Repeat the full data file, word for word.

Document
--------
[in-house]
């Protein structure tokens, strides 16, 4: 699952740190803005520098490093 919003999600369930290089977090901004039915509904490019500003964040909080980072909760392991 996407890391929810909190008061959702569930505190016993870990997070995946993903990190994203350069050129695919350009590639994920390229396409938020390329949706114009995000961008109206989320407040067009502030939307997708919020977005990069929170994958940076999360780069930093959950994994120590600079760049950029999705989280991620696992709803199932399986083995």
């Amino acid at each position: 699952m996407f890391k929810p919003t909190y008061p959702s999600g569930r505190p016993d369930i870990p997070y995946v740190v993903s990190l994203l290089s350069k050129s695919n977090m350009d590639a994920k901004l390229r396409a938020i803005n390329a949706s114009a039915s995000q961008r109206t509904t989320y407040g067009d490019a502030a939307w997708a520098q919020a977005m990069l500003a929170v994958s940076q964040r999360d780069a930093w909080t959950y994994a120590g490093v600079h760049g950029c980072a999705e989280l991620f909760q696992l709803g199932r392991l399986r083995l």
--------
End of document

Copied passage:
[in-house]
């Protein structure tokens, strides 16, 4: 699952740190803005520098490093 919003999600369930290089977090901004039915509904490019500003964040909080980072909760392991 996407890391929810909190008061959702569930505190016993870990997070995946993903990190994203350069050129695919350009590639994920390229396409938020390329949706114009995000961008109206989320407040067009502030939307997708919020977005990069929170994958940076999360780069930093959950994994120590600079760049950029999705989280991620696992709803199932399986083995």
């Amino acid at each position: 699952m996407f890391k929810p919003t909190y008061p959702s999600g569930r505190p016993d369930i870990p997070y995946v740190v993903s990190l994203l290089s350069k050129s695919n977090m350009d590639a994920k901004l390229r396409a938020i803005n390329a949706s114009a039915s995000q961008r109206t509904t989320y407040g067009d490019a502030a939307w997708a520098q919020a977005m990069l500003a929170v994958s940076q964040r999360d780069a930093w909080t959950y994994a120590g490093v600079h760049g950029c980072a999705e989280l991620f909760q696992l709803g199932r392991l399986r083995l």